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What to do if you're feeling down at Christmas

An older woman, sat in a chair looking out of the window

What if it's not a happy time?

If a loved one is dealing with difficult feelings this Christmas, these tips from our friends at Mind, the mental health charity, could help.

Published:

Update: 19 December

The rules around Christmas have changed. You can find the latest guidance here

Many of us are experiencing difficult feelings and emotions because of coronavirus. This is particularly true as we head towards Christmas, with some spending the period alone or worried about the potential risks of mixing with friends and family. We reached out to our friends at Mind to ask them for some tips for looking after yourself and deal with these difficult feelings this Christmas.

What to do about feeling down

There are lots of reasons you might be feeling down and low, such as not being able to do the things you normally would, or feeling lonely. Here are some things you could try to help alleviate these feelings:

  • Find ways to connect with others. You could make plans to have phone calls or video chats. If you’re feeling unsure or nervous about using new technology, Age UK has a guide to using video calls. You could also try Age UK’s Telephone Befriending Service
  • Adapt your routine for winter. Trying out a new winter routine might help give you a sense of change if you’re struggling with how long the pandemic is going on for. You could, for example, try cooking some winter recipes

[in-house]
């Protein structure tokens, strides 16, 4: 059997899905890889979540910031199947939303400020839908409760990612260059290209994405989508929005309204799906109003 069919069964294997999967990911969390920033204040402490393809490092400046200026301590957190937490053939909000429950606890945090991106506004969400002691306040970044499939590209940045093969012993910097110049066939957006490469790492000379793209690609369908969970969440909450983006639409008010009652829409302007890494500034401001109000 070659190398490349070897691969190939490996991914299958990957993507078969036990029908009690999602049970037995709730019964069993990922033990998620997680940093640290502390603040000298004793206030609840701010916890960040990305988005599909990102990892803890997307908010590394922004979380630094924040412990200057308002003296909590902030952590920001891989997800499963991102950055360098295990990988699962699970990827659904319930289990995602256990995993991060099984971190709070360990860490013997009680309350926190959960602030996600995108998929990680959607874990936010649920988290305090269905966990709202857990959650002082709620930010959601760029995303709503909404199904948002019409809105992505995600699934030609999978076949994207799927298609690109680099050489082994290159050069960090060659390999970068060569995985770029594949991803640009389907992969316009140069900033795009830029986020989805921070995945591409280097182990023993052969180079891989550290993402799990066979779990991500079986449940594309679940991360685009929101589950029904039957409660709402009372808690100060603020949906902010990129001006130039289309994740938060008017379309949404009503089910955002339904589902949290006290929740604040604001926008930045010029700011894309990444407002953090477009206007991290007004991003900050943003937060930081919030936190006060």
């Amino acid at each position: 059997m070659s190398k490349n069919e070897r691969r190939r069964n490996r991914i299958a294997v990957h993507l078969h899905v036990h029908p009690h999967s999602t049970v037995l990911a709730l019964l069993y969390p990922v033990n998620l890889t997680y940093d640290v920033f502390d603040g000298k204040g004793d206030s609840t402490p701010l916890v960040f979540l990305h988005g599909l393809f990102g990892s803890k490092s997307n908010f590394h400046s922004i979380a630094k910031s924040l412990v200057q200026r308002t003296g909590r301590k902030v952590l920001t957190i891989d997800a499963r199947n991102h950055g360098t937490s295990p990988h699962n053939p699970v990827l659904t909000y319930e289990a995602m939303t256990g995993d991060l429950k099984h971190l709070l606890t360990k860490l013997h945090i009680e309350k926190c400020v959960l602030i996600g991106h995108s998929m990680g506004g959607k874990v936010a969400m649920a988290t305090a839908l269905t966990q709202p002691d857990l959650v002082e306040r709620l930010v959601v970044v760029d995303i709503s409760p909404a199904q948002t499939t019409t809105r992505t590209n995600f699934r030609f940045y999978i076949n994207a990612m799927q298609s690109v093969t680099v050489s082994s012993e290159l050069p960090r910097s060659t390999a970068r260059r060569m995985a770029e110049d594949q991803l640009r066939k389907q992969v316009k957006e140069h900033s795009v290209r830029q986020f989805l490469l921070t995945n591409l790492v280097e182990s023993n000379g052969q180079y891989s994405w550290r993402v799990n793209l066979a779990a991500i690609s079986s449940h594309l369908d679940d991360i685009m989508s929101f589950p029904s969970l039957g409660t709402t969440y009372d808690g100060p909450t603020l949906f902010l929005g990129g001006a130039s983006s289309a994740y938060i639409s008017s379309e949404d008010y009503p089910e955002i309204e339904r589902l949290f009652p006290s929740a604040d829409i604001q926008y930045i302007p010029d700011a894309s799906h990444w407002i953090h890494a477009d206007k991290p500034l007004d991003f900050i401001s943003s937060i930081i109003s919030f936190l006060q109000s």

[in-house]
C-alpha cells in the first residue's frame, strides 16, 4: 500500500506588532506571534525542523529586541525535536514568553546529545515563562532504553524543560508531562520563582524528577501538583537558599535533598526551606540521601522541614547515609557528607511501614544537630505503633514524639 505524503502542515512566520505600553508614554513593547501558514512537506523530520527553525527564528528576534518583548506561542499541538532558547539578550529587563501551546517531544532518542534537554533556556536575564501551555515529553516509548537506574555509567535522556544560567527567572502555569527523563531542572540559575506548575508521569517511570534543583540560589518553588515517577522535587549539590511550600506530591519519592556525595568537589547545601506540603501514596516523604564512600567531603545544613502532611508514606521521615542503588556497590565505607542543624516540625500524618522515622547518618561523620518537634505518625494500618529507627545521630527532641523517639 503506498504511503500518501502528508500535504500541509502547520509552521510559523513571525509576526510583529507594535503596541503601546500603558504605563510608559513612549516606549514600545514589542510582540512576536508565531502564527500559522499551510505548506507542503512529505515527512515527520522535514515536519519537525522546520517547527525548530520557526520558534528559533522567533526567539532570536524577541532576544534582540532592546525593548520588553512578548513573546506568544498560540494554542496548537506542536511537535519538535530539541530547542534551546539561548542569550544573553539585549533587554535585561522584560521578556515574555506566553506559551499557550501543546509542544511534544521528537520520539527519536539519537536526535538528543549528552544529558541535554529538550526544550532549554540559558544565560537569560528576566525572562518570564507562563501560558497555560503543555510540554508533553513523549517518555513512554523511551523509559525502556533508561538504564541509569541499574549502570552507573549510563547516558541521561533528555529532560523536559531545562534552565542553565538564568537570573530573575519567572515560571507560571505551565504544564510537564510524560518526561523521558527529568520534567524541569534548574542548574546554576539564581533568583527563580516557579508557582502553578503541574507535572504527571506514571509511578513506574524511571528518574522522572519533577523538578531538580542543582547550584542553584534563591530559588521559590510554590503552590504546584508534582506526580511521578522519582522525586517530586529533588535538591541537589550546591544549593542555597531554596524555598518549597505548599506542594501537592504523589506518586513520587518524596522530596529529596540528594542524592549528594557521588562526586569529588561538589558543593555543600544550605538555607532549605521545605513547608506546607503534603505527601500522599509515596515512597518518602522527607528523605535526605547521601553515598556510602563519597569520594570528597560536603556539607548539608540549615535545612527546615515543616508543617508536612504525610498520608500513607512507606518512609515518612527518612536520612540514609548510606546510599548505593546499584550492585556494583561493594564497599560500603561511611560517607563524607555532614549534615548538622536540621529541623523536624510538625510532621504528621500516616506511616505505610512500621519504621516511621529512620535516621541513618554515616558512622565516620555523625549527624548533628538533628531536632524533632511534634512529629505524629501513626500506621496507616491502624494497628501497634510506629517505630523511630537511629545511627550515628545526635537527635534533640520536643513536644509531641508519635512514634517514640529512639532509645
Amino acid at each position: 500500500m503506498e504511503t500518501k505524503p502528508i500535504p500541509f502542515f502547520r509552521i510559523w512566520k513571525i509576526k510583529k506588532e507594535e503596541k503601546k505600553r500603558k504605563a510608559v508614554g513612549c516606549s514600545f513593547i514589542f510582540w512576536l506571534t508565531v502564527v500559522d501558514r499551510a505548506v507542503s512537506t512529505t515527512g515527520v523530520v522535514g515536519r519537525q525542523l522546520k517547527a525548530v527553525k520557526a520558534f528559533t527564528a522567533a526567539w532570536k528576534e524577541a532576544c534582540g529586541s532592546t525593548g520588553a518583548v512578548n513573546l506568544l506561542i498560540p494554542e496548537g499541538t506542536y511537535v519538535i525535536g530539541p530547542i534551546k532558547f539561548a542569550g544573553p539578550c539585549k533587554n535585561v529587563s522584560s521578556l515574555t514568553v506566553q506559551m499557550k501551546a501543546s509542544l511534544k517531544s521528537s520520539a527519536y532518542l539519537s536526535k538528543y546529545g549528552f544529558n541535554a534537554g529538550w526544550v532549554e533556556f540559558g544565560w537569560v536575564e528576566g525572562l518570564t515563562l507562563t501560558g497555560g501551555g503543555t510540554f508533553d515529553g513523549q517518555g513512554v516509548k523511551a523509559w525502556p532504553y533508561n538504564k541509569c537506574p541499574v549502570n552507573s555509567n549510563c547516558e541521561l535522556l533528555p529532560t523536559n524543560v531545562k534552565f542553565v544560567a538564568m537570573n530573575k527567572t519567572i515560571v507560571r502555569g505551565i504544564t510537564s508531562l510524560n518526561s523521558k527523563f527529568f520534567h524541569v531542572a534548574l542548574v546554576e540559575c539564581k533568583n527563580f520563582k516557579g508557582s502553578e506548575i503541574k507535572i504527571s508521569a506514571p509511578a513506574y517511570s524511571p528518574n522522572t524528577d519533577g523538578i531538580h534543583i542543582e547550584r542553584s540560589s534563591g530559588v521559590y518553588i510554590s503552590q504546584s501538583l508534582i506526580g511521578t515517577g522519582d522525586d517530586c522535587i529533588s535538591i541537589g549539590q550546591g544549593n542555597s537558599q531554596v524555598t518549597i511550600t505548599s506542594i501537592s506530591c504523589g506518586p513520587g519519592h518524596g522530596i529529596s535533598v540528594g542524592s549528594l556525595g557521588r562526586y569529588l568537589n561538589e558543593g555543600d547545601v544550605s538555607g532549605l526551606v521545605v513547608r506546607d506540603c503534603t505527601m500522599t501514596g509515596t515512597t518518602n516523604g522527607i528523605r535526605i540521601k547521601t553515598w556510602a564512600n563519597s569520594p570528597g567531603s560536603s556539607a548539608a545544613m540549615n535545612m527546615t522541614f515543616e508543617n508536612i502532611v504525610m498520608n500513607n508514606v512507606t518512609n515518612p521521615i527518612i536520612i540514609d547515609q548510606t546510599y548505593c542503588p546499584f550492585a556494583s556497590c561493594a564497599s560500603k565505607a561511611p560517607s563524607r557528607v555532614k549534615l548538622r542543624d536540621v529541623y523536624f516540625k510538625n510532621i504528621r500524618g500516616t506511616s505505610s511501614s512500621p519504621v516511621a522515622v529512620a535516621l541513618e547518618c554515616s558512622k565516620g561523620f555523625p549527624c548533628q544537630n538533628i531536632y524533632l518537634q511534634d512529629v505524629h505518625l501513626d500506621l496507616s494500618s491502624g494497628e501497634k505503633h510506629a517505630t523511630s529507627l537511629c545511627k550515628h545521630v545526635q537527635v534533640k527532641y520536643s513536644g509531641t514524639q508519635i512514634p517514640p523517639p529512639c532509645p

• Try to plan your time to get the most out of natural light. If you can’t get out for a walk, or feel nervous doing so, you could try sitting by a window where you can look at the sky or trees or watch birds.
  • Take time to make where you live feel like a nice environment. You could try putting extra pictures or Christmas decorations up, or listening to a chatty radio station if your home is feeling too quiet.
  • Try and focus on what you enjoy. You could plan to enjoy your favourite food or drink on Christmas day.

How to motivate yourself when you’re finding it difficult

If you’re struggling with low mood, your self-esteem may drop, and it can feel difficult to motivate yourself to do things, even the little things. Starting out with some achievable goals, like ensuring you get dressed every day or cooking yourself a meal, can help you feel good and boost your self-confidence.

You might want to take some small steps to get active at home, to help increase your self-esteem and to look after your physical health. If you’re managing a long-term health condition, the We Are Undefeatable campaign offers a range of tips and advice for getting active at your own pace. Try and be kind to yourself and not put too much pressure on yourself on difficult days.

More about Mind

Mind is a charity providing advice and support to empower anyone experiencing a mental health problem. They campaign to improve services, raise awareness and promote understanding.

What to do about anxiety during the Christmas period

Living with uncertainty can feel stressful and tiring. You may feel unsure about where you can go or who you can spend time with over the festive season. You might be nervous about seeing loved ones, or have reservations about plans you’ve made.